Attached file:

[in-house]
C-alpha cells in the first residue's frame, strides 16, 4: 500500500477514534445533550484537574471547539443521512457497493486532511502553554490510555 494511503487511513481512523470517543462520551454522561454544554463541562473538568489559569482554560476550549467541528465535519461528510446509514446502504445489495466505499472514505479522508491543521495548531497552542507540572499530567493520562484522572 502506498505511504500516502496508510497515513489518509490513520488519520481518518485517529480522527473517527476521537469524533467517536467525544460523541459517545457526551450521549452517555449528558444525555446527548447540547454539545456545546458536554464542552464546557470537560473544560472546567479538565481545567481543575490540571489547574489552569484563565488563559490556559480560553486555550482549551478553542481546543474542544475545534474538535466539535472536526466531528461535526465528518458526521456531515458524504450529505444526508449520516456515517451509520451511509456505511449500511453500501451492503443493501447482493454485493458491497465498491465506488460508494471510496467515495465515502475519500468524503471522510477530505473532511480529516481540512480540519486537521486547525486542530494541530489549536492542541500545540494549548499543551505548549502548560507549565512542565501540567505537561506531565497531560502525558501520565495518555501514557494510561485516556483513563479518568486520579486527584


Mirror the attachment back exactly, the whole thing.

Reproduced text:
[in-house]
C-alpha cells in the first residue's frame, strides 16, 4: 500500500477514534445533550484537574471547539443521512457497493486532511502553554490510555 494511503487511513481512523470517543462520551454522561454544554463541562473538568489559569482554560476550549467541528465535519461528510446509514446502504445489495466505499472514505479522508491543521495548531497552542507540572499530567493520562484522572 502506498505511504500516502496508510497515513489518509490513520488519520481518518485517529480522527473517527476521537469524533467517536467525544460523541459517545457526551450521549452517555449528558444525555446527548447540547454539545456545546458536554464542552464546557470537560473544560472546567479538565481545567481543575490540571489547574489552569484563565488563559490556559480560553486555550482549551478553542481546543474542544475545534474538535466539535472536526466531528461535526465528518458526521456531515458524504450529505444526508449520516456515517451509520451511509456505511449500511453500501451492503443493501447482493454485493458491497465498491465506488460508494471510496467515495465515502475519500468524503471522510477530505473532511480529516481540512480540519486537521486547525486542530494541530489549536492542541500545540494549548499543551505548549502548560507549565512542565501540567505537561506531565497531560502525558501520565495518555501514557494510561485516556483513563479518568486520579486527584